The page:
USA TODAY US Edition
Peppa Pig is prepared to make a ‘Big Splash’
Live show kicks off tour in November
Not since Ian Falconer’s Olivia leaped off the page and onto TV screens has a porcine heroine inspired as much affection as preschool sensation Peppa Pig.
The star of her own self-titled, U.K.-based animated series — shown on Nick Jr. in the USA and available to international viewers in 180 territories — Peppa is set launch her first tour in our country, Peppa Pig’s Big
Splash, on Nov. 19. Co-producer Jonathan Shank says many shows sold out shortly after they were announced in May: “We were inundated with requests” by fans, a good number of them parents, on the official Facebook site, which has more than 2.5 million followers.
Relax, mummies and daddies — or as Daddy Pig might suggest, take a deep snort. Big Splash is now adding 65 cities and 100 performances to its itinerary, available at peppapigliveus.com. The second leg, launching Jan. 16 in Melbourne, Fla., will wrap at New York’s Beacon Theatre April 9-10.
Four-yearold Peppa and her family and friends, who arrive on our shores after successful stage productions in the U.K. and Australia, are represented by puppets, maneuvered by the same actors who give voice to the characters.
Original songs, as well as tunes featured on the TV series, are woven into the story, in which Peppa and her pals set up a fair to raise money to repair a leaky roof.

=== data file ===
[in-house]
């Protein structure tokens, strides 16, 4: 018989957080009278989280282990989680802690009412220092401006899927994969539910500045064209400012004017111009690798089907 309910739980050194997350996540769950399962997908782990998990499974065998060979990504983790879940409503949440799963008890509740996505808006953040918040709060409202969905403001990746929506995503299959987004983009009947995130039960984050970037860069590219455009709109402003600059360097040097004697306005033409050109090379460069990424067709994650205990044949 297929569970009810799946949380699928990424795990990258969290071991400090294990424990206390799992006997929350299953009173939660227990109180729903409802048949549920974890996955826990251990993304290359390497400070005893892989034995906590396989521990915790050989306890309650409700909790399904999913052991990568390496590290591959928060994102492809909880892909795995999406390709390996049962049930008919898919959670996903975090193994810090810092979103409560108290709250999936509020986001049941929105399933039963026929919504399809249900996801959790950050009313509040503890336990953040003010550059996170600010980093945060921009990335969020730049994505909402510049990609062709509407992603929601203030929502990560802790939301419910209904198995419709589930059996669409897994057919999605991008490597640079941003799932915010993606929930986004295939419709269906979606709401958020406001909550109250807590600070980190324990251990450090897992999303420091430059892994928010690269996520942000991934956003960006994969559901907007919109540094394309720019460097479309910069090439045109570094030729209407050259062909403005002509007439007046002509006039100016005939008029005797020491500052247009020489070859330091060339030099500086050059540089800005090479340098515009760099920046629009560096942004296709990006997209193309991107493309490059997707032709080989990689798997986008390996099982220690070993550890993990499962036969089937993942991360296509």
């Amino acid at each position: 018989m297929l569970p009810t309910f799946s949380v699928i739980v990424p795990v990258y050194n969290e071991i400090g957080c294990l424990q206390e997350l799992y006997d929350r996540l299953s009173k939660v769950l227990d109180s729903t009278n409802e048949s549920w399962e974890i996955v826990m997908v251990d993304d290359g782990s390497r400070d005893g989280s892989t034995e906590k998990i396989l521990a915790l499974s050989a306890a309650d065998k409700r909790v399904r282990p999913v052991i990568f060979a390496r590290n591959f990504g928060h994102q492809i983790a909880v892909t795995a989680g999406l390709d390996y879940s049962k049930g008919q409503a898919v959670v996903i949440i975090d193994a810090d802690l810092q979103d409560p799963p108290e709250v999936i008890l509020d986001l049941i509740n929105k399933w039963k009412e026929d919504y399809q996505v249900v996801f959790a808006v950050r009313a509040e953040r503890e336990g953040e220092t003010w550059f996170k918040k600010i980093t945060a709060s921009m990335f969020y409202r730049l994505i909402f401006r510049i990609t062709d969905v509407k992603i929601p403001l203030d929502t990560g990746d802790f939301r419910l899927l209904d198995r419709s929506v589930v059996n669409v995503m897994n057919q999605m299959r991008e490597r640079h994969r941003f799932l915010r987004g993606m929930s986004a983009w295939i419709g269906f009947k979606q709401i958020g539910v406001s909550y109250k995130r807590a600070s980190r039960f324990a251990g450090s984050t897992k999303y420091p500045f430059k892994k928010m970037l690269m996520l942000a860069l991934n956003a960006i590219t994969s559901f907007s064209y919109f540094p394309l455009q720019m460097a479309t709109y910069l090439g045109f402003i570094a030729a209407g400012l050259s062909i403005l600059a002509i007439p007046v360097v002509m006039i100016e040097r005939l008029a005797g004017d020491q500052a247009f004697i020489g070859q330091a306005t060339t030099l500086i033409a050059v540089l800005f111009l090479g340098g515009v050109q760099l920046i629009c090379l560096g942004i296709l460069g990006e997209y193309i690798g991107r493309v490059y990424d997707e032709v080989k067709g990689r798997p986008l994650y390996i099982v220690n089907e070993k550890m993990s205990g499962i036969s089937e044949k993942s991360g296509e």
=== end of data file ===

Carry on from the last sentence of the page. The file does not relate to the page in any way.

“It was a multi-layered audition,” Shank says. “We had more than 2,000 people apply” for what turned out to be six spots, with two of the performers juggling roles. “Many said they were familiar with Peppa through their nieces or nephews.”
Lib Campbell, 29, who’s cast as Peppa, says, “I hadn’t seen the show before my audition, but after binge-watching so many episodes I am now an unabashed
Peppa fan.” It was important to director Richard Lewis that the live show reflect the gentle wit of the series, in which jumping around in muddy puddles and Daddy Pig ’s loud snorting are the most outra- geous features.
“We did not want to have costume characters, because we didn’t think that would properly reflect the innocence and cuteness of the enterprise,” Lewis says. “The reason Peppa captures audiences all over the world is that it appeals to that part of childhood that’s about gentleness and safety; we didn’t want to betray that.”
Preschoolers can expect the same comforting pastel colors they see in the series, and “no car crashes or action sequences,” Lewis says. “An action sequence for us is a dinosaur in a tree.”
That’s not to say Big Splash will be a staid endeavor. “The show is designed around interactivity,” Lewis says. “There are scenes that can’t be completed without the involvement of the kids. They need to be engaged, to burn off energy.”
A new character, Daisy, has been introduced as “a live facilitator to help with the interactivity.” For parents, Lewis hopes, the show will provide “a communal experience. To have them engage with the children is what you want — you don’t want them to be babysitters.”
Harley Bird, 14, who introduced Peppa’s bubbly soprano in the series eight years ago and is still voicing her, hopes to travel to the USA to check out her character’s stage incarnation.
“I think people will get to see Peppa in more of a real way” in
Big Splash, Bird says. “And they’ll get to jump in muddy puddles.”